Interests of: T.E v. J.F.

Decision Date02 January 2001
Citation35 S.W.3d 497
Parties(Mo.App. E.D. 2001) In the Interests of: T.E., J.E., J.F., S.F., and A.R.F., Department of Social Services, Division of Family Services, and Juvenile Officer, Respondents, v. J.F. (Father) and L.F. (Mother), Appellants. ED77163 0
CourtMissouri Court of Appeals

Appeal From: Circuit Court of Franklin County, Hon. Walter A. Murray, Jr.

Counsel for Appellant: Matthew Ambrose Schroeder and Michael Wade Clark

Counsel for Respondent: Julie Forman-Jones

Opinion Summary: J.F. (Father) and L.F. (Mother) appeal a trial court judgment terminating their parental rights of their four children, T.E., J.E., J.F., and S.F. Father and Mother also appeal from a Finding of Jurisdiction by the trial court over a fifth child, A.R.F.

Division Four holds: (1) The trial court's judgment terminating the parental rights of Father and Mother under Section 211.477 of T.E., J.E., J.F., and S.F. is supported by substantial evidence and is not against the weight of the evidence. (2) The trial court did not err in not disqualifying itself for cause because it had previously adjudicated the permanency plan prior to the Petition for Termination of Parental Rights hearing because Father preserved no constitutional question for appellate review of this issue and presented no evidence of trial court bias. (3) The Finding of Jurisdiction is not a final judgment for purposes of appeal. This court does not have jurisdiction to review the finding. (4) The trial court did not abuse its discretion and did not err in quashing the subpoena served on the DFS to produce case records of another DFS case. (5) The trial court did not err in denying Mother's request to exclude Petitioner's witnesses from the courtroom during the Petition for Termination of Parental Rights hearing because Mother did not show any abuse and prejudice resulting from non-segregation of witnesses.

Sherri B. Sullivan, Judge

J.F. (Father) and L.F. (Mother) appeal from a trial court judgment terminating their parental rights under Section 211.4471 of their four children, T.E., J.E., J.F., and S.F. Father and Mother also appeal from a Finding of Jurisdiction by the trial court over a fifth child, A.R.F. We affirm in part and dismiss in part.

Mother has had fifteen pregnancies with six different men, leading to the births of thirteen children. Of the thirteen children born to Mother, two died from injuries suffered while in her legal custody. The remaining eleven children born to Mother have been removed by court order from her custody. Since the late 1970's, Mother has been involved with child protection agencies in several states.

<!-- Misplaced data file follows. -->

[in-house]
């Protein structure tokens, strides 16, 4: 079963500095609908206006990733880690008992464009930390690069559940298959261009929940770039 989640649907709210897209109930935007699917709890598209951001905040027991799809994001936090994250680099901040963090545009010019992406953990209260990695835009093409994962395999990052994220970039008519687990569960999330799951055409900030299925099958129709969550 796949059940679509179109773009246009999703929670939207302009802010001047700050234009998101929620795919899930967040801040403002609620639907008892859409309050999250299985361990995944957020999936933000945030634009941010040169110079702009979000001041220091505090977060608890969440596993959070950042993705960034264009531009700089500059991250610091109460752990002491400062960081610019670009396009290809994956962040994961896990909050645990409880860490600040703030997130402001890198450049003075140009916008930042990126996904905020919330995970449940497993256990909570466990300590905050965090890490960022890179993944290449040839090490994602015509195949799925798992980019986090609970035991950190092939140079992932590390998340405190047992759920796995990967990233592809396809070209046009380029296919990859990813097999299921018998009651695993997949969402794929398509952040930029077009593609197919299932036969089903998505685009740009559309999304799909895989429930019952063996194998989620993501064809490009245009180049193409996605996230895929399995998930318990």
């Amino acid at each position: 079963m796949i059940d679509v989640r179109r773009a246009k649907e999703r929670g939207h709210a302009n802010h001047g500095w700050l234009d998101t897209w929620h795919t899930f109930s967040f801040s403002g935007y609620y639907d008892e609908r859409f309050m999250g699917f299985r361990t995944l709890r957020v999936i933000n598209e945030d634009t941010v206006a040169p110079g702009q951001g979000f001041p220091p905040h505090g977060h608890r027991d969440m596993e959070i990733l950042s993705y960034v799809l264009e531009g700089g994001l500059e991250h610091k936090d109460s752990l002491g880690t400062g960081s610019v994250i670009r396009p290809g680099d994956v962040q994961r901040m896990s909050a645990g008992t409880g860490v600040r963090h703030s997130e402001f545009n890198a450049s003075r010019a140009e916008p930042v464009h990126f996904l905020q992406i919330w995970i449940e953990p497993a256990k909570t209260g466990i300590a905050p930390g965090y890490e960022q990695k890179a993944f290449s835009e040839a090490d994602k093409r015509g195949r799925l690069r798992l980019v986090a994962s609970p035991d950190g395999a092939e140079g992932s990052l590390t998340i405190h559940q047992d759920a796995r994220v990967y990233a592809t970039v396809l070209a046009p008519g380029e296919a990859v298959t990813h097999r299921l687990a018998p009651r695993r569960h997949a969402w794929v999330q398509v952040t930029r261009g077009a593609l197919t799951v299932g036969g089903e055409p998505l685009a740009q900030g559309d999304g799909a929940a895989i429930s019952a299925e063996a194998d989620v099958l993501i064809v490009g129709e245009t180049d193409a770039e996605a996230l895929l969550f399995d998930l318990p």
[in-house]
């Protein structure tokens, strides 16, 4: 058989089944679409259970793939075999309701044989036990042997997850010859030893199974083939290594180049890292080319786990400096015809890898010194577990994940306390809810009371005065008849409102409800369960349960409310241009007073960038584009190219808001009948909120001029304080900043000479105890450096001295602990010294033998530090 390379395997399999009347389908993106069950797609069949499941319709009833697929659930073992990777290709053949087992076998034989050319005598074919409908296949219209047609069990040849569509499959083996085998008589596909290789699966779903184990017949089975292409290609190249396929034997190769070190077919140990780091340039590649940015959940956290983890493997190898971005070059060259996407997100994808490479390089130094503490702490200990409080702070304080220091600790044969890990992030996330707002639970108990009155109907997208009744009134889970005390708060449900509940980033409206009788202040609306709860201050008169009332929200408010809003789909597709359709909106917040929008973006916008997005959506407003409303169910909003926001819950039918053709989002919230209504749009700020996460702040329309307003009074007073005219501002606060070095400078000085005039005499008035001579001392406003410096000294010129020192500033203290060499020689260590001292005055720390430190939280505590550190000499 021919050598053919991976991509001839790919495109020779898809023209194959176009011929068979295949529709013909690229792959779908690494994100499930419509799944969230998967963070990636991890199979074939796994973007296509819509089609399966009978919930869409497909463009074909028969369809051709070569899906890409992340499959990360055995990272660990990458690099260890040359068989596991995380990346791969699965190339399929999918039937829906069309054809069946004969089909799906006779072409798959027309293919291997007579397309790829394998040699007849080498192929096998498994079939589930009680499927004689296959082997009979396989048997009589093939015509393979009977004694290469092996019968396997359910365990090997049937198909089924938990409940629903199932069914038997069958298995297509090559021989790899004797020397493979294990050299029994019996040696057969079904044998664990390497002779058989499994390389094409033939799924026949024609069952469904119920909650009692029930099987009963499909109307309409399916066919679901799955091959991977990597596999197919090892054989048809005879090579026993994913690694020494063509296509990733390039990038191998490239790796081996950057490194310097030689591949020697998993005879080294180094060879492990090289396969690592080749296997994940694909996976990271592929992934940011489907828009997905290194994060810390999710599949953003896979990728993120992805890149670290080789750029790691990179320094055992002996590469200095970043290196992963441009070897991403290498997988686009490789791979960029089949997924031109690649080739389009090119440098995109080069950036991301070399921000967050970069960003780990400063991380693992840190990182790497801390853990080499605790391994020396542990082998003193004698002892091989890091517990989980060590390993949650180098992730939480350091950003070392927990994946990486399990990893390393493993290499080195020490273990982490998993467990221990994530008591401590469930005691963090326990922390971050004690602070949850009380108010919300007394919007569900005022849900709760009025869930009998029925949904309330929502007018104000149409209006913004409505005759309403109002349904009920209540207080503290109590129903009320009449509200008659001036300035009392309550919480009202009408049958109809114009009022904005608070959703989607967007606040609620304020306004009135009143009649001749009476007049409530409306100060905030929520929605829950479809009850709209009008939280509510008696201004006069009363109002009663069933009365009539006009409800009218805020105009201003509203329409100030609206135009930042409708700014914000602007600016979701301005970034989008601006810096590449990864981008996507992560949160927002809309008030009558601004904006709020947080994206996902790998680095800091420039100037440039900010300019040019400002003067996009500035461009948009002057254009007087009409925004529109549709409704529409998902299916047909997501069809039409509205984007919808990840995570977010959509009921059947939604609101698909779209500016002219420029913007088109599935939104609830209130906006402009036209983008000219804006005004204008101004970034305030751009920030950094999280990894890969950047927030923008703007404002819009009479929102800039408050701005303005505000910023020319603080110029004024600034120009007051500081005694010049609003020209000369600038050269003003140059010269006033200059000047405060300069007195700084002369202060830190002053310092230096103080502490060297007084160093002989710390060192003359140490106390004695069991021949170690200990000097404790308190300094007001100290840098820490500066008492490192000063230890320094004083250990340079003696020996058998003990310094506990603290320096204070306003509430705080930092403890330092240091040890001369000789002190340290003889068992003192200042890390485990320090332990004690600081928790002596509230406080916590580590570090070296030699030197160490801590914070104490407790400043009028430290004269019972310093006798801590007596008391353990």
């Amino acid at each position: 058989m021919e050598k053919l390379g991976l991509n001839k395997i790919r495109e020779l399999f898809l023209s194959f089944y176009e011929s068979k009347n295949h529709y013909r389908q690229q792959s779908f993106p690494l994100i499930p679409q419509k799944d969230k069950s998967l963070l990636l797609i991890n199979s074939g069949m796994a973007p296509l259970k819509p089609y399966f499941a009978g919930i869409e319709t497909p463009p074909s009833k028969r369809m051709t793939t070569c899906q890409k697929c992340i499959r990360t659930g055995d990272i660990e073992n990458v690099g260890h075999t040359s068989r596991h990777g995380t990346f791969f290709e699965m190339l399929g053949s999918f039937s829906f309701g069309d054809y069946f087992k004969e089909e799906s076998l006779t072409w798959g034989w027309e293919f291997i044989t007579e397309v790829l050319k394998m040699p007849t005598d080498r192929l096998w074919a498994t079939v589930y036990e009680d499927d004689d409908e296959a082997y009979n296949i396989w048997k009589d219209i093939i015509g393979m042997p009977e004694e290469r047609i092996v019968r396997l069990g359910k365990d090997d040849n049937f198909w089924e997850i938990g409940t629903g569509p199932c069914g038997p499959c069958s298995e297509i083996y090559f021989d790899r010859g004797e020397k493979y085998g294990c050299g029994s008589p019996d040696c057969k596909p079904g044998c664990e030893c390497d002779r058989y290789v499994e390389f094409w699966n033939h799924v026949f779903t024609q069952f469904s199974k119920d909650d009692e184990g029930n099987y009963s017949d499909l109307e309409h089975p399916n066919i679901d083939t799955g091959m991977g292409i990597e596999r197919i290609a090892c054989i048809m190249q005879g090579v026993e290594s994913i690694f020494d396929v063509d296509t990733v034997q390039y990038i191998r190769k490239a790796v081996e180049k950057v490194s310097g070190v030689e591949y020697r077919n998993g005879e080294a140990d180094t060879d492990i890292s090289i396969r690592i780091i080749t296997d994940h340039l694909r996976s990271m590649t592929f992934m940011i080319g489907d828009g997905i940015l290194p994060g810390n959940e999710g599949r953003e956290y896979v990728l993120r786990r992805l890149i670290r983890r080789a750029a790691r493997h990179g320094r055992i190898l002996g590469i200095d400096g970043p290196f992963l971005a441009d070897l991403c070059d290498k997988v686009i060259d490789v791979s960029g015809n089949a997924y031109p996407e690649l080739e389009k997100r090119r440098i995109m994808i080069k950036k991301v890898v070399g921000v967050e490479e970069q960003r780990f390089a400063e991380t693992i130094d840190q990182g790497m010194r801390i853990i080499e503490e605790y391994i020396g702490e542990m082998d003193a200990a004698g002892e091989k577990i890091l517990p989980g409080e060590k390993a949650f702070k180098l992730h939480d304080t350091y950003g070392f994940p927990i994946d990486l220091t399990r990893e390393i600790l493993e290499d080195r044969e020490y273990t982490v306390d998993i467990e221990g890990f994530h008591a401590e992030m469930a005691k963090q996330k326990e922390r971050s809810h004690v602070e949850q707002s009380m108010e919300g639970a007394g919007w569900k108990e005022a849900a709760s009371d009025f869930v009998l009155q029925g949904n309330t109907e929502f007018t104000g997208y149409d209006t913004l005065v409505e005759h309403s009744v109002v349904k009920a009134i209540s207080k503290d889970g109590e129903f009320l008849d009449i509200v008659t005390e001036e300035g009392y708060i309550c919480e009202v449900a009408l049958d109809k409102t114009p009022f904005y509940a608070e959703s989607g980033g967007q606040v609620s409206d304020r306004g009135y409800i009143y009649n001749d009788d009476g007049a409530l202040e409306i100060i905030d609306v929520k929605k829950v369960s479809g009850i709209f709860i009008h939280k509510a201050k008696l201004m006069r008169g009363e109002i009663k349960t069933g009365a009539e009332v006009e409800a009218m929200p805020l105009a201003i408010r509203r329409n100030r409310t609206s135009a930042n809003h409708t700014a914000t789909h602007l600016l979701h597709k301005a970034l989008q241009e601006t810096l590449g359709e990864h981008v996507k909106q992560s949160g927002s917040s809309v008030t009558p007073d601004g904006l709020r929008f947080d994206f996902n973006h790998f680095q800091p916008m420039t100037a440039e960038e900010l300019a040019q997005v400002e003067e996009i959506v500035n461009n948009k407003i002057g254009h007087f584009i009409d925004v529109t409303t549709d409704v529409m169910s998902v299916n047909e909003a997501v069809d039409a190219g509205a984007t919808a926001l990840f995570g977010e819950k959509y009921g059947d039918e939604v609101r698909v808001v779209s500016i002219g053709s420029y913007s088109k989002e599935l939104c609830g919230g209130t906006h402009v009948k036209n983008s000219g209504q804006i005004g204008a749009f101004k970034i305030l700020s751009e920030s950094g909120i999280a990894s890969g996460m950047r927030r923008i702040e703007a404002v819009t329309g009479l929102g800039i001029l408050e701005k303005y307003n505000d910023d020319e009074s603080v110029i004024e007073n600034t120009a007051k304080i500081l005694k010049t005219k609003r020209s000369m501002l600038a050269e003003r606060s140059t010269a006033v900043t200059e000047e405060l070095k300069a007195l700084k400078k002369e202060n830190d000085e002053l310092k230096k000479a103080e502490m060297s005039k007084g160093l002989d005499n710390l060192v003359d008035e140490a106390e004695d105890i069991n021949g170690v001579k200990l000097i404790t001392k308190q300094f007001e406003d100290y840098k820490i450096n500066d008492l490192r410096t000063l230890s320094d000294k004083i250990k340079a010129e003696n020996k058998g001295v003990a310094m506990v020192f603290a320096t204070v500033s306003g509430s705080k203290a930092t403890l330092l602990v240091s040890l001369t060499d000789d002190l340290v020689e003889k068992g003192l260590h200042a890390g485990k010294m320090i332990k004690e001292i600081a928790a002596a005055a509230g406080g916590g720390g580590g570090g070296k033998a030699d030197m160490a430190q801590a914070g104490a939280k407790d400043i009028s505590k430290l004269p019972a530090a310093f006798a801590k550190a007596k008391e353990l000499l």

Father and Mother considered themselves married in August 1988, but they were not legally married until 1995. T.E. was born in February 1989. J.E. was born in July 1990. J.F. was born in September 1991. S.F. was born in April 1994. A.R.F. was born in September 1999.

Father, Mother, T.E., J.E., and J.F. moved to Missouri in January 1992. In May 1992, the Missouri Department of Social Services, Division of Family Services ("DFS") received two hotline calls alleging abuse and neglect of T.E., J.E., and J.F. by Mother.2 The first caller reported seeing T.E. and J.E., then ages three and twenty-two months respectively, running in the street unattended and seeing Mother hit the children with a board and pull their hair. The caller also indicated that there was excessive filth at the home. After the second call, the DFS workers visited neighbors and relatives and Father and Mother's home, where Mother threatened them during their visit. As a result of these investigations and learning of Mother's parental history, T.E., J.E., and J.F. were removed by court order from Mother's custody.3

While T.E., J.E., and J.F. were in protective custody, Father and Mother had another child, S.F., who was removed from their home when it was discovered that the home had no electricity or running water. While the children were in protective custody, Father and Mother cooperated with the DFS "to some extent but also with some hostility." Mother accepted parent aide services, and after Father was released from prison, they accepted counseling services. In July 1995, the four children were returned to the home.

In September 1995, the DFS received a report that the children were left unsupervised all day in the car at a Wal-Mart.4 The report was found to be "probable cause lack of supervision." However, the case was closed in January 1996.

In February 1996, the DFS received another report alleging that Father and Mother had not provided adequate supervision for the children. After an investigation, the allegations were found to be true, and physical neglect was also found, but the children remained with Father and Mother. The DFS provided preventative services to the family, including parent aide services, mental health classes for the children and the parents, parenting classes, and family therapy.